Britain’s banks will have been hit by an additional 40 billion pound ($62 billion) tax bill by the end of this decade, harming their ability to lend to businesses and create new jobs, an industry lobby group said on Wednesday.
Finance Minister George Osborne said last week that the government would replace a levy on bank balance sheets with a surcharge on profits, but the two schemes will run concurrently until 2020, placing an additional burden on lenders.
The bank levy was introduced in 2011 in response to the financial crisis of 2007-2009, in which RBS and Lloyds were bailed out to the tune of 66 billion pounds, and applies to the global balance sheet assets of British banks as well as assets belonging to the UK operations of foreign banks.
Osborne had faced a balancing act to ensure London remains an attractive place for banks to be based while satisfying public demands that the industry helps pay for the lingering costs of the crisis.
But the constant imposition of extra charges has already drawn the industry’s ire and HSBC, Europe’s biggest bank, has said the levy will be a factor in whether it decides to keep its headquarters in Britain.
The British Bankers Association (BBA) said the latest changes will mean that, between 2010 and 2020, banks will have faced an additional 4 billion pounds a year in taxes, on top of the tens of billions of other taxes that they have paid such as corporation tax.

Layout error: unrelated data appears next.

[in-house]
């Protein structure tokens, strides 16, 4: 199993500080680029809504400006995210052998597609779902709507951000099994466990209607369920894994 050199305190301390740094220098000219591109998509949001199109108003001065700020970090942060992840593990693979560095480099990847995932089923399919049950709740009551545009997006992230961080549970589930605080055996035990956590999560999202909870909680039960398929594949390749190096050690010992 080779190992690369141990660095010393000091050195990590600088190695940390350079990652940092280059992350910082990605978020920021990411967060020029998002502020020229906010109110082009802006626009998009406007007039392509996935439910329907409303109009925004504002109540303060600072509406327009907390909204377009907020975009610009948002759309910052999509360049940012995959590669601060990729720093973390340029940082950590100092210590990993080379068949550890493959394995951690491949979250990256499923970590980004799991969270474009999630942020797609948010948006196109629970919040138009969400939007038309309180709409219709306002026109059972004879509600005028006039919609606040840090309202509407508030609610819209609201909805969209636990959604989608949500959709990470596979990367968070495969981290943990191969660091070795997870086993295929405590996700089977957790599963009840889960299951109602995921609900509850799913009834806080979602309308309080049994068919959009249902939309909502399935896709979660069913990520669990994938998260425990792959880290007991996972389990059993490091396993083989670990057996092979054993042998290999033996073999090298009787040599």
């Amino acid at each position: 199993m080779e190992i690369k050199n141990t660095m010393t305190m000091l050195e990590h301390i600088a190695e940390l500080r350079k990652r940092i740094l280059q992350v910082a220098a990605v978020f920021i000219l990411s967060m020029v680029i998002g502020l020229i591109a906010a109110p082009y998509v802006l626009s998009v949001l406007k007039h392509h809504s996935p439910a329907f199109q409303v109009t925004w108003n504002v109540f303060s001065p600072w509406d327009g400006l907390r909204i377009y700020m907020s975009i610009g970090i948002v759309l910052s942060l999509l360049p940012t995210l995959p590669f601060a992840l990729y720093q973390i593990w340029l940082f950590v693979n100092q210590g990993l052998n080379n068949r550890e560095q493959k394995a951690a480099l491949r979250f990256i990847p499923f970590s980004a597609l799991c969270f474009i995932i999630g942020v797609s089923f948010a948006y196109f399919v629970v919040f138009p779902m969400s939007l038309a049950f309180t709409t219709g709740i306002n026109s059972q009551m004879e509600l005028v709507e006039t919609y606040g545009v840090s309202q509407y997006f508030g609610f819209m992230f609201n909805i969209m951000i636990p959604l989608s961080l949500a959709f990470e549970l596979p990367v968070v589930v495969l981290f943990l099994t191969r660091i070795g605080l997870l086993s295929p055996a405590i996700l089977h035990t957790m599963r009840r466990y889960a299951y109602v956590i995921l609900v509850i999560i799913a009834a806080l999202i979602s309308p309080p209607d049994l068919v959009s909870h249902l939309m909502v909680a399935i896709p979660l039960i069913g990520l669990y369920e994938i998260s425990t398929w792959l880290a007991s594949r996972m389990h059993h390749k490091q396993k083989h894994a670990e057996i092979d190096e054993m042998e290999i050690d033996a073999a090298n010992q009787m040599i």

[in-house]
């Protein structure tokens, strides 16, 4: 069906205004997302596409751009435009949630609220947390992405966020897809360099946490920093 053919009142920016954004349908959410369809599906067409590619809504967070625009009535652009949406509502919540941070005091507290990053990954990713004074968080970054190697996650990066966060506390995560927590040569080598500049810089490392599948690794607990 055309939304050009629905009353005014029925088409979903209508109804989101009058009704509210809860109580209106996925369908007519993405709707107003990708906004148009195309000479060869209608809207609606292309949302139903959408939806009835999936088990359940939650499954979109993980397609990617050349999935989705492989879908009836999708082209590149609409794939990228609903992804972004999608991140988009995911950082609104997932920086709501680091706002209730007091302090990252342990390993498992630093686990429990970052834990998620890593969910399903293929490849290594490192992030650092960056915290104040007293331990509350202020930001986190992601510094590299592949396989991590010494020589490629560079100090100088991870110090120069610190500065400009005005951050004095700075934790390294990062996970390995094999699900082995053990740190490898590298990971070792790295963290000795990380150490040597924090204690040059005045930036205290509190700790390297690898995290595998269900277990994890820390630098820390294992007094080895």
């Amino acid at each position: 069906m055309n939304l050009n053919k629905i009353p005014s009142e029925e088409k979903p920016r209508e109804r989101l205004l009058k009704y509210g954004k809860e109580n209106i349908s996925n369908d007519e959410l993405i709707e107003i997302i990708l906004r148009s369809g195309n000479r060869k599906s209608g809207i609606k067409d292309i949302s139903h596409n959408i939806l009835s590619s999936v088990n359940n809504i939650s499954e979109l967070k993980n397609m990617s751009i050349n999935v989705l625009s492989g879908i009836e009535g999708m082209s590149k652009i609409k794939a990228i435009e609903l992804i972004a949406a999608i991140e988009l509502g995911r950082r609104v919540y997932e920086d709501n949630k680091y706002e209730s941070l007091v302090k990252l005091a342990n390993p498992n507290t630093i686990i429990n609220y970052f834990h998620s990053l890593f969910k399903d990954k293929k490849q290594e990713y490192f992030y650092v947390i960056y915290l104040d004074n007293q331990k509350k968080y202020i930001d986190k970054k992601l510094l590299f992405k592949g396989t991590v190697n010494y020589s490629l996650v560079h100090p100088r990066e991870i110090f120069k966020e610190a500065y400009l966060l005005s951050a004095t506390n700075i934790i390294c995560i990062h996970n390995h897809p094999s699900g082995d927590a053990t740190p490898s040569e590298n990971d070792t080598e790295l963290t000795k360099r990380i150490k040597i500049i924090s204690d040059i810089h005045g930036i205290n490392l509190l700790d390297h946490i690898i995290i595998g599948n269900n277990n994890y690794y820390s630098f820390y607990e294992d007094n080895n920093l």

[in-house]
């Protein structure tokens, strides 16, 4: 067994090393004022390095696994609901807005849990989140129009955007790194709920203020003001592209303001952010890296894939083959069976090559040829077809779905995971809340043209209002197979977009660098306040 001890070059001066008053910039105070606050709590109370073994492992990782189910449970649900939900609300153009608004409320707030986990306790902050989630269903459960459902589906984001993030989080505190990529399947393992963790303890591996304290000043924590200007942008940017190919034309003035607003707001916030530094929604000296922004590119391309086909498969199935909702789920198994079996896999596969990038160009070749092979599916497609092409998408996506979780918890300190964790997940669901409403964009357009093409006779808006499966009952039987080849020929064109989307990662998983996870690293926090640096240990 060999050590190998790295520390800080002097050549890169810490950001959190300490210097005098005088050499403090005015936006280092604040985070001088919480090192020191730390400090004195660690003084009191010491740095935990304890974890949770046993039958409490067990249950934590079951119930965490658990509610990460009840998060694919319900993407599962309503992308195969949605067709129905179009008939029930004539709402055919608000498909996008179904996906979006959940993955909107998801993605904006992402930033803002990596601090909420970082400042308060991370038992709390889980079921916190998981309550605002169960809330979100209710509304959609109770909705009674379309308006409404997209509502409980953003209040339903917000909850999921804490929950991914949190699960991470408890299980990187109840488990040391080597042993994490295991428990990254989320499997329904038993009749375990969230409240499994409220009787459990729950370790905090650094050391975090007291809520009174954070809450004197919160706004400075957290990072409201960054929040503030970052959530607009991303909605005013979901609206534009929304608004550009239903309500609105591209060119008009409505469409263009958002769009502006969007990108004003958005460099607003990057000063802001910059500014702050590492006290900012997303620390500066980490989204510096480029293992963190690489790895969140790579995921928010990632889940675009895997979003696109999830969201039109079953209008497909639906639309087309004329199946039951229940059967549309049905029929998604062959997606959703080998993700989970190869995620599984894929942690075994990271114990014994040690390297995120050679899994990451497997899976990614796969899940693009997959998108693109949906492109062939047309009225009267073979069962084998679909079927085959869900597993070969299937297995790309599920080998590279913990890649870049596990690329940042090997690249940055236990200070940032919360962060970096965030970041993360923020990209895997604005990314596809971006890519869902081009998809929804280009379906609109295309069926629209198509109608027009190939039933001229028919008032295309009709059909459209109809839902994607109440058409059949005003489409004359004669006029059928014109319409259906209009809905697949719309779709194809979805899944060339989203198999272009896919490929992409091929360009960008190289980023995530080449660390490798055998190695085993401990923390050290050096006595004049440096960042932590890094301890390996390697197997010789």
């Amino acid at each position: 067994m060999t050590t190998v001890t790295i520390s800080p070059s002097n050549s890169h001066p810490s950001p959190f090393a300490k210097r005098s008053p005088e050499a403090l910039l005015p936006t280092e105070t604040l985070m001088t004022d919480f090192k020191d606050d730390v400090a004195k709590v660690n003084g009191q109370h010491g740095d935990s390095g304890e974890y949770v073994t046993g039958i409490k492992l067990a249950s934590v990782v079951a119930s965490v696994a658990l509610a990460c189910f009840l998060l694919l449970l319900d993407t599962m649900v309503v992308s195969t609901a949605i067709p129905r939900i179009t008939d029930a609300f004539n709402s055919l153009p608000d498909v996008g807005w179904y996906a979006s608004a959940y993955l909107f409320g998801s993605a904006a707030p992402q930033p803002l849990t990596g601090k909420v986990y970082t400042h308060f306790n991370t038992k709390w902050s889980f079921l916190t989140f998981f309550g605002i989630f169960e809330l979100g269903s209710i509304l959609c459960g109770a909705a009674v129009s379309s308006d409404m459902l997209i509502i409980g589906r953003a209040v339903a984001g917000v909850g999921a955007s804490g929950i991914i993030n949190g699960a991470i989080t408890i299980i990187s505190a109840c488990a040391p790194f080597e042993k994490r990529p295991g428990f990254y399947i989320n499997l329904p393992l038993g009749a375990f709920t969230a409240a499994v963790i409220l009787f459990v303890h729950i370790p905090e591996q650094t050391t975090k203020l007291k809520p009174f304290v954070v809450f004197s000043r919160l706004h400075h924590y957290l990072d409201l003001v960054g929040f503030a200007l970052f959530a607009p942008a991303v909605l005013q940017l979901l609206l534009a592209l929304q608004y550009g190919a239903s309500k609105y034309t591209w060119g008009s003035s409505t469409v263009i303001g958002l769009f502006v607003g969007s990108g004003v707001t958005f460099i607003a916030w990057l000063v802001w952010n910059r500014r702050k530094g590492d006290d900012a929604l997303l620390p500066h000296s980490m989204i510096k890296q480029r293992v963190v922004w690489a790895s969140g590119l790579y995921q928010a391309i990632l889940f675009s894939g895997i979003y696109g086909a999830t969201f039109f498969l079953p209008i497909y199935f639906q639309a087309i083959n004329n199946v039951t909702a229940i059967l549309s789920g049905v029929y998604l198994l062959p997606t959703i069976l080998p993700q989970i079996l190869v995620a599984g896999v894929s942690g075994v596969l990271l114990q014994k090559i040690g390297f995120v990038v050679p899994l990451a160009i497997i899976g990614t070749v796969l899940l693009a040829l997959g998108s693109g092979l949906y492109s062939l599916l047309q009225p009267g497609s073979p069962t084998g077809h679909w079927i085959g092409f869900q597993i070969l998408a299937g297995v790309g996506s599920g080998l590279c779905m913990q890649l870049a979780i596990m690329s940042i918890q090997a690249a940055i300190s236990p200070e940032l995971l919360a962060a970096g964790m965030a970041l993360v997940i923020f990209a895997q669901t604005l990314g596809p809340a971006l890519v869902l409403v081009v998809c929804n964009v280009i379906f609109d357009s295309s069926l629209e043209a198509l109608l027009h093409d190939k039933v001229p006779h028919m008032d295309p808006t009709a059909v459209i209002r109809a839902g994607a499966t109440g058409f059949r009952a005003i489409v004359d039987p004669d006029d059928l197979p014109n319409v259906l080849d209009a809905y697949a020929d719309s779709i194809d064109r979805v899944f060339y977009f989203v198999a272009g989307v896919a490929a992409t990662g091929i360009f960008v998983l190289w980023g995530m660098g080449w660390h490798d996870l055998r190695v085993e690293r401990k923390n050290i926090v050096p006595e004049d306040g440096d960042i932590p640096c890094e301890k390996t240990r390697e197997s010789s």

“Banks expect to pay their fair share of tax. But they are concerned that they are being singled out for new punitive taxes every year,” BBA Chief Executive Anthony Browne said. “That makes it harder for banks … to lend to businesses and create new jobs.”
Banks such as HSBC and Standard Chartered, which have large operations overseas, had said they have been unfairly penalised by the tax.
Osborne said the levy will be gradually reduced over the next few years and will apply only to banks’ assets in Britain from 2020.
The new surcharge will tax banks 8 percent on their profits from next year and is the fifth new bank tax introduced in the past five years.
The BBA said it will be levied on hundreds of banks and customer-owned lenders that were exempt from the bank levy, potentially undermining competition.
($1 = 0.6406 pounds)